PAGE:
Seven times the minimum salary isn't an "arbitrary limit", the owner of the company I mentioned spent quite a bit of time figuring out that amount. At the time I met the owner of that company he was making $350k and the janitor was making $50k. If the janitor wasn't worth $50k, he would fire him, it's that simple. He told me that the janitor was very good at his job, and had been working for him for many years.
What happens when that janitor retires, and new janitorial staff is needed? Does the firm now need to find another janitor worth $50,000, reduce the pay of all their top staff (who are doing excellent work and increasing the profitability of the company), or do without a janitor (forcing people making $100,000 doing highly profitable engineering to take time from their work to clean the bathrooms)? I fully intend to be a business owner in the future, and absolutely plan to tie my employees compensation to their performance and to the company's success. However, an arbitrary tie between the amount I pay my key innovators I would have a hard time replacing and the amount I pay someone to come in and clean the lobby isn't logical.
Pay should be based on the value of the contribution, the difficulty of replacement, and the demands of the person you want to do the job. If I'm not happy with what I'm being paid, I start looking for a new position. I feel no loyalty to my employer to work for them if they aren't willing to compensate me adequately, just as they feel no loyalty to me if I don't produce enough value for them. If I like my employer, I'll let them know I'd like a raise before quitting or give 2 weeks notice (as a courtesy). If I don't like them, I'll just notify them I won't be working for them starting tomorrow because they aren't paying me enough (I have no long term contract). If they like me, they will tell me areas they'd like me to improve or how they need me to redirect my work from a non-profitable section of the company to something more useful. If they don't care about me (and most companies don't), they'll just let me know they no longer think they need me not to show up the next day.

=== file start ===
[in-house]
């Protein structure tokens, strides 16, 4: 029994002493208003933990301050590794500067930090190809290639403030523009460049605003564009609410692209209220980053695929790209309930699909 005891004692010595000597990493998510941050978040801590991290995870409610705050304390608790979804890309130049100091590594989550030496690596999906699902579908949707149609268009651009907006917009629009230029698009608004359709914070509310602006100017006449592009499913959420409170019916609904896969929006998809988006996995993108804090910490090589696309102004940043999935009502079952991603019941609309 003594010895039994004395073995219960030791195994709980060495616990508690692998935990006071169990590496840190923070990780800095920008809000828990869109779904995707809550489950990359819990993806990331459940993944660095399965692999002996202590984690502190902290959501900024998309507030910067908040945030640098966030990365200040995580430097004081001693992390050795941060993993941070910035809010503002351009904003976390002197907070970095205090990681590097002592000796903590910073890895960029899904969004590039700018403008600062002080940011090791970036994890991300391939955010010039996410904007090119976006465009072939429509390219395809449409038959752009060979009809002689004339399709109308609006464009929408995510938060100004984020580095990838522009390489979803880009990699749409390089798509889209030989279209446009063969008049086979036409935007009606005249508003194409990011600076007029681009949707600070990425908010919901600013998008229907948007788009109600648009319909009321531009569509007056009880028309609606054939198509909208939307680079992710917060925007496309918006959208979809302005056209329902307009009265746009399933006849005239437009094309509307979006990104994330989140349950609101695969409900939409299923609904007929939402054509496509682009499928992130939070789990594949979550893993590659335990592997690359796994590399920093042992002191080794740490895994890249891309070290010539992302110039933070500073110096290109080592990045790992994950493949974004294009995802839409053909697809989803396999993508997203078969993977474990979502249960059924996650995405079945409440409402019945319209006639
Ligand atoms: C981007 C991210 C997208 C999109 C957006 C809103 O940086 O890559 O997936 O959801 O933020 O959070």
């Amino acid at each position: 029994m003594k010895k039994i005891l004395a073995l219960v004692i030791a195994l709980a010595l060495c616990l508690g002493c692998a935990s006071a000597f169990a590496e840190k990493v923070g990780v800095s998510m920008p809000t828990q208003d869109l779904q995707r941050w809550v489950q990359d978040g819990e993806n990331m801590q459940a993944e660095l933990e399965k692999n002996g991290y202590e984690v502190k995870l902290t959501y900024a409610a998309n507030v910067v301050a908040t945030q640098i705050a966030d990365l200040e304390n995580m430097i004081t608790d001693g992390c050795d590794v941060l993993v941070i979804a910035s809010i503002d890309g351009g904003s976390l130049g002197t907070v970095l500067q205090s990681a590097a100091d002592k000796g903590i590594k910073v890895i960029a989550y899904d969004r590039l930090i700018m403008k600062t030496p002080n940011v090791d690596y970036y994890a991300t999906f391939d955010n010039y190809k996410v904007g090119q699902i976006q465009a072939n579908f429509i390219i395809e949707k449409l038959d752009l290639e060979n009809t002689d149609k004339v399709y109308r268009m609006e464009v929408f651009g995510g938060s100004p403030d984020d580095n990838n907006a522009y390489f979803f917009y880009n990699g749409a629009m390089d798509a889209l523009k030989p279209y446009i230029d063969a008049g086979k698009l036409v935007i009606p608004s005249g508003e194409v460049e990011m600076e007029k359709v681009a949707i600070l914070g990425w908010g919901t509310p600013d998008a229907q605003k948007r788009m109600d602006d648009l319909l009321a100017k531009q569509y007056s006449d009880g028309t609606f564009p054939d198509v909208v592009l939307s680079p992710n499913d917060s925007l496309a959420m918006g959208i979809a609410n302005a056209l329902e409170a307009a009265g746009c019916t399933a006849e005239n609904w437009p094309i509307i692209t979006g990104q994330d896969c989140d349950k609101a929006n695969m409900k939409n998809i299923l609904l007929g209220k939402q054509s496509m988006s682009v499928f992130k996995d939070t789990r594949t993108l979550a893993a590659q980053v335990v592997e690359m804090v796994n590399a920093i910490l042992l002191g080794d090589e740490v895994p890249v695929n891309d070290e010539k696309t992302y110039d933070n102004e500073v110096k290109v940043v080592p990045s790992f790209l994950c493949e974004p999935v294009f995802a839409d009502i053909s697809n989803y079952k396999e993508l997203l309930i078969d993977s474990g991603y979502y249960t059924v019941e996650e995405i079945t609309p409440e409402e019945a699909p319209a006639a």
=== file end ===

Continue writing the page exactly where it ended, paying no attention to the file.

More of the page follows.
Honestly, I really don't understand this attitude of "corporate loyalty" people seem to have. It's like you're a medieval peasant with loyalty to your local noble. The attitude of "noblese oblige" where the upper class acts as father and protector to their people is long dead, if indeed it ever even existed. Workers today have power like never before in history. If you reward good employers with your work and punish bad employers by leaving, the bad employers will go out of business. If you can't find a good employer, save your money and start your own business. If the big CEOs are really as useless as you think, surely you can do better?